State seeks larger share of North Sea oil profits
Study alleges state has lost 75 billion kroner of income since 2003 North Sea Oil exploitation deal The state’s share of profits from oil and gas exploration in the North Sea is worryingly low, an environmental policy think-tank claims, leading...
The state’s share of profits from oil and gas exploration in the North Sea is worryingly low, an environmental policy think-tank claims, leading the climate and energy minister to call for the current deal to come under re-evaluation.
The deal was introduced in 2003 by the previous government and is due to run out in 2043, though the climate and energy minister, Martin Lidegaard ( Radikale ), has declared that with the steep increases in oil prices, the current deal does not necessarily redistribute the profits fairly.
“The elevated oil prices and the altered tax arrangements mean that we find it natural to revisit the deal to ensure that the state’s taxation is robust in relation to the new circumstances,” Lidegaard told the press this week.
The opposition, however, warned the government that reopening the agreement would put it in dangerous territory.
“They are some very serious and dangerous thoughts,” Torsten Shack Pedersen ( Venstre ) said, adding that a new tax arrangement in favour of the government could have negatively affect the earnings and workplaces the oil industry provides.
“This is just a case of [the government] looking for places where they can increase taxes,” he added.
Far-left government ally Enhedslisten (EL) responded positively to the news, however, arguing that the current deal has been cheating the state out of billions of kroner a year.
“It’s money that we desperately need,” EL climate and energy spokesperson Per Clausen said. “We expect now that the government work out a plan on how increased taxation on oil will ensure more money for next year’s budget.”
Oil and gas exploration in the North Sea is controlled by the Dansk Undergrunds Consortium (DUC) which is owned by Maersk, Shell and Chevron. Responding in Politiken newspaper, representatives from Shell and Maersk argued that the state is already profiting handsomely from the current taxation deals.
“You could say that it’s a gold mine for the state,” Shell spokesperson Regitze Ree said. “Every time we earn a krone, they earn two. Is that not okay?”
And while Maersk would not reveal their numbers related specifically to North Sea oil and gas exploration, the company did declare that in 2010 the total A.P. Moller-Maersk tax bill for all its operations amounted to 9.5 billion kroner.
“Higher oil prices have meant higher earnings and so higher tax payments which has benefitted both businesss and the state,” Maersk wrote in a statement.
Maersk added that while it intends to cooperate with the government's reevalution of the deal, it did not want the current deal to be changed.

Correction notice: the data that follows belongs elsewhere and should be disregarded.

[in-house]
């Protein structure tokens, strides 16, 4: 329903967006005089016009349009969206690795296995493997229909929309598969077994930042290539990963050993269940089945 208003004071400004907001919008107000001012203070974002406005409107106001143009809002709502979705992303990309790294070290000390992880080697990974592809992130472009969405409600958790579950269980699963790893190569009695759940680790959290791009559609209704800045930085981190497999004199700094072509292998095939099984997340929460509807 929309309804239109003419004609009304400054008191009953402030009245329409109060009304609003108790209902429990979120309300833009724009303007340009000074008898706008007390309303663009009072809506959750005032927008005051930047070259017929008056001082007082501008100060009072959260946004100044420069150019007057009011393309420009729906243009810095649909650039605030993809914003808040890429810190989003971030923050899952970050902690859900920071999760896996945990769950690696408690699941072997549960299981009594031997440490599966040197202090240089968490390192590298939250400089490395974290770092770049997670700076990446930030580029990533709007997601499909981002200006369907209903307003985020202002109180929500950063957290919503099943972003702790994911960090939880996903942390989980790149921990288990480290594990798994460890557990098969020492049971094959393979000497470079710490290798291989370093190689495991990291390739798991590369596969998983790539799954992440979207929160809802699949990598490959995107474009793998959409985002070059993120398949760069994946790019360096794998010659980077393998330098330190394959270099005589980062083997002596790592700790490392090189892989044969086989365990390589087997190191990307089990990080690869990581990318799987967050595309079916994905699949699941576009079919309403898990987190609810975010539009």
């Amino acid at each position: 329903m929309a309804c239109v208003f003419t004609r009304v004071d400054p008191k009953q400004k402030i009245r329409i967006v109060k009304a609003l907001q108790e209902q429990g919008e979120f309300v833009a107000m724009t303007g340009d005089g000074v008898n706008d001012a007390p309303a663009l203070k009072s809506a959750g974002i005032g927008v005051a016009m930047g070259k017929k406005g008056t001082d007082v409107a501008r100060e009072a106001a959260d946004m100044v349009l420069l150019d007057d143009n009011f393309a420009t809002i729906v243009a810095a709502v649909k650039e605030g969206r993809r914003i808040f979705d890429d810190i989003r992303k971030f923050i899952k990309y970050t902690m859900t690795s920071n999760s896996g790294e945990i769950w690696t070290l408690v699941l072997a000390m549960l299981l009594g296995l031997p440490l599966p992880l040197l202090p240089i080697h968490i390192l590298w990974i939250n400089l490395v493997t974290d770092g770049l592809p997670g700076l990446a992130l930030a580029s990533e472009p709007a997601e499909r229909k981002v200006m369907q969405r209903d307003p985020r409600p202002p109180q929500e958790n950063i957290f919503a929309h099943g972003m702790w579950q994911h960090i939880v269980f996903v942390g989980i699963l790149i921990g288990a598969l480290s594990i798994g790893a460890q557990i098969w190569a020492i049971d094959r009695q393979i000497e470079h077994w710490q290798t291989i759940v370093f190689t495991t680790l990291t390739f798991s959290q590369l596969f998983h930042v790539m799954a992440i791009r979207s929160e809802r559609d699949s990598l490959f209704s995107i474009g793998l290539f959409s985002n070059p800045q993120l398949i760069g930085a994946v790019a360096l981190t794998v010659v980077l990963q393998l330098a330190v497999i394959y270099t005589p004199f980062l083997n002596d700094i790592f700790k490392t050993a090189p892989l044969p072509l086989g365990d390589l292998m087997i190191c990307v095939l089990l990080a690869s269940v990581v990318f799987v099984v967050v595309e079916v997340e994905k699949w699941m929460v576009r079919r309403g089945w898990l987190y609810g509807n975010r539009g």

The right-wing Dansk Folkeparti supports Maersk's position. MP Henrik Thulesen Dahl, speaking to public broadcaster DR, argued that raising taxes on oil companies was a measure borne of envy.
“But we are open to creating incentives for getting more oil out of the ground which will benefit both companies and the taxman.”
The claim was made in a study carried out by environmental policy think-tank Concito, which was headed by Lidegaard until he took office earlier this year. The organisation argues that a dramatic increase in the price of oil since the 2003 deal, from $20 a barrel to over $100 a barrel today, has meant oil companies are reaping much higher profits than were initially imagined.
The government has consequently not earned as much money as it should, while the after tax profits of oil companies from North Sea oil is five times what an average Danish company makes.
“Concito’s collected appraisal of the 2003 deal is that the increase in the state’s portion of the income to 60 percent between 2004 and 2012 does not give an optimal income to the state, especially given the rapid increases in oil price,” the think-tank wrote in its report
Concito also criticised an unusual compensation clause in the 2003 deal in which oil companies would be compensated should an existing tax on hydrocarbons be raised.
“The compensation clause is the real economic scandal,” Concito chief economist Frans Clemmensen said. “Legal and economic experts were warning against it when it was proposed in 2003. It’s very unusual that a government would attempt to make it impossible for future governments to change taxes.”
The 2003 deal decreased the hydrocarbon tax from 70 percent to 52 percent, and Concito argues that the effect of the higher tax rate would be especially noticeable when oil prices are high, like they are now.
In 2001 a commission set up by a Social Democrat-led government to establish how to revamp taxation of oil pumped from the North Sea recommended a model in which the state – which actually owns the oil – would get up to 84 percent of oil revenues when oil prices were extraordinarily high.
According to Concito, had that happened, it would have generated an additional 75 billion kroner in tax revenue.
The DUC earned 125 billion kroner between 2004 and 2010 while the government earned 185 billion kroner.
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